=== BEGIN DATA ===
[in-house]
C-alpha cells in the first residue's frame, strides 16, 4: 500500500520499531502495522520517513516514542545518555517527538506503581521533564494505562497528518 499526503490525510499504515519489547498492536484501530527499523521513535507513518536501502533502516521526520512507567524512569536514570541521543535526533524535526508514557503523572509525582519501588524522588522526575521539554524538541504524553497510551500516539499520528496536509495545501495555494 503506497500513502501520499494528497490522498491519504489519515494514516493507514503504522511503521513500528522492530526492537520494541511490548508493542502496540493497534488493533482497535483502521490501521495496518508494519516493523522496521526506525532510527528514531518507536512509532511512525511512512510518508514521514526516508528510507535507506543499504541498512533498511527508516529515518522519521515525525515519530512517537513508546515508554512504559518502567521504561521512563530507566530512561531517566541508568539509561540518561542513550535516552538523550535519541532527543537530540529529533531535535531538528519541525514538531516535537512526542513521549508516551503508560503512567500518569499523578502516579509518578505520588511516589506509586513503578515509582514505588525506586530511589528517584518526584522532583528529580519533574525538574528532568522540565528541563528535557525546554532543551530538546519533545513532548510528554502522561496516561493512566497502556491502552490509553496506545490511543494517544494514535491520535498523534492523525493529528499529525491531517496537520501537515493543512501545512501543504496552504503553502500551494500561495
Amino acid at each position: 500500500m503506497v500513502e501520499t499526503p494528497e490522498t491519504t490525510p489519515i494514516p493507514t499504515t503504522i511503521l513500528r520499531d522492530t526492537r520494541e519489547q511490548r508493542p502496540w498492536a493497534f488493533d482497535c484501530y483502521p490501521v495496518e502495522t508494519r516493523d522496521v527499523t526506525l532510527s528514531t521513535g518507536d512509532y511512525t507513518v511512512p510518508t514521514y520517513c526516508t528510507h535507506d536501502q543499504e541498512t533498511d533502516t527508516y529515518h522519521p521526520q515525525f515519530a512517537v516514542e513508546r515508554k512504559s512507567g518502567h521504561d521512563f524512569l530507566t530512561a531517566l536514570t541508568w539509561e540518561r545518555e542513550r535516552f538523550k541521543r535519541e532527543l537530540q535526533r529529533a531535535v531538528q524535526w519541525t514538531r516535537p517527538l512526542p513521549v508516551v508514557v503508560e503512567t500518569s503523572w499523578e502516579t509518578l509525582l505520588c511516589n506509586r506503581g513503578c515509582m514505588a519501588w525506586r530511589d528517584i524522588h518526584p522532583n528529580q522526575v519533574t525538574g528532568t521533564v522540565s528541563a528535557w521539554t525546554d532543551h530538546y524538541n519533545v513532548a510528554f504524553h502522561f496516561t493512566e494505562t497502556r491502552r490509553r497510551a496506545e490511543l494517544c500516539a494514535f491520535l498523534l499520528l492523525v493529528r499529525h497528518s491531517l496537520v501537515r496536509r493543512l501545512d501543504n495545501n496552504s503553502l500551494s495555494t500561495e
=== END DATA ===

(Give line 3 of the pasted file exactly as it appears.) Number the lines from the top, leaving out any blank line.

Amino acid at each position: 500500500m503506497v500513502e501520499t499526503p494528497e490522498t491519504t490525510p489519515i494514516p493507514t499504515t503504522i511503521l513500528r520499531d522492530t526492537r520494541e519489547q511490548r508493542p502496540w498492536a493497534f488493533d482497535c484501530y483502521p490501521v495496518e502495522t508494519r516493523d522496521v527499523t526506525l532510527s528514531t521513535g518507536d512509532y511512525t507513518v511512512p510518508t514521514y520517513c526516508t528510507h535507506d536501502q543499504e541498512t533498511d533502516t527508516y529515518h522519521p521526520q515525525f515519530a512517537v516514542e513508546r515508554k512504559s512507567g518502567h521504561d521512563f524512569l530507566t530512561a531517566l536514570t541508568w539509561e540518561r545518555e542513550r535516552f538523550k541521543r535519541e532527543l537530540q535526533r529529533a531535535v531538528q524535526w519541525t514538531r516535537p517527538l512526542p513521549v508516551v508514557v503508560e503512567t500518569s503523572w499523578e502516579t509518578l509525582l505520588c511516589n506509586r506503581g513503578c515509582m514505588a519501588w525506586r530511589d528517584i524522588h518526584p522532583n528529580q522526575v519533574t525538574g528532568t521533564v522540565s528541563a528535557w521539554t525546554d532543551h530538546y524538541n519533545v513532548a510528554f504524553h502522561f496516561t493512566e494505562t497502556r491502552r490509553r497510551a496506545e490511543l494517544c500516539a494514535f491520535l498523534l499520528l492523525v493529528r499529525h497528518s491531517l496537520v501537515r496536509r493543512l501545512d501543504n495545501n496552504s503553502l500551494s495555494t500561495e